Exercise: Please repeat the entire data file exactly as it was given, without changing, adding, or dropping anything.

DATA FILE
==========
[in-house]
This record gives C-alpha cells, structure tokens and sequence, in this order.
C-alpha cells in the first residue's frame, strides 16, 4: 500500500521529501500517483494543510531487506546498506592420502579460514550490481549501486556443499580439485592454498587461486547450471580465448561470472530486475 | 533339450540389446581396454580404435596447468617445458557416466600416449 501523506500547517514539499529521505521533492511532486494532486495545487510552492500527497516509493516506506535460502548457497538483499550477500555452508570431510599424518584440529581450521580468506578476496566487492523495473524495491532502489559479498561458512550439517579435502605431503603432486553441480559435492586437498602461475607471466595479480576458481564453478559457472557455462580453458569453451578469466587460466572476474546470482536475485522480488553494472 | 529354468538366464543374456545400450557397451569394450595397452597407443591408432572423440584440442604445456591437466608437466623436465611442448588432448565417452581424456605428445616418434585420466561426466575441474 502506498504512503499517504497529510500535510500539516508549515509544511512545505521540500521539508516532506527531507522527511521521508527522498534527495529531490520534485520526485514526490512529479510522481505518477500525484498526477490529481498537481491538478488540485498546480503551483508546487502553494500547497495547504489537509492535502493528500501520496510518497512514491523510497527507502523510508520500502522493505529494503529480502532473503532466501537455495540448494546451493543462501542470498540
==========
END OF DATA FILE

[in-house]
This record gives C-alpha cells, structure tokens and sequence, in this order.
C-alpha cells in the first residue's frame, strides 16, 4: 500500500521529501500517483494543510531487506546498506592420502579460514550490481549501486556443499580439485592454498587461486547450471580465448561470472530486475 | 533339450540389446581396454580404435596447468617445458557416466600416449 501523506500547517514539499529521505521533492511532486494532486495545487510552492500527497516509493516506506535460502548457497538483499550477500555452508570431510599424518584440529581450521580468506578476496566487492523495473524495491532502489559479498561458512550439517579435502605431503603432486553441480559435492586437498602461475607471466595479480576458481564453478559457472557455462580453458569453451578469466587460466572476474546470482536475485522480488553494472 | 529354468538366464543374456545400450557397451569394450595397452597407443591408432572423440584440442604445456591437466608437466623436465611442448588432448565417452581424456605428445616418434585420466561426466575441474 502506498504512503499517504497529510500535510500539516508549515509544511512545505521540500521539508516532506527531507522527511521521508527522498534527495529531490520534485520526485514526490512529479510522481505518477500525484498526477490529481498537481491538478488540485498546480503551483508546487502553494500547497495547504489537509492535502493528500501520496510518497512514491523510497527507502523510508520500502522493505529494503529480502532473503532466501537455495540448494546451493543462501542470498540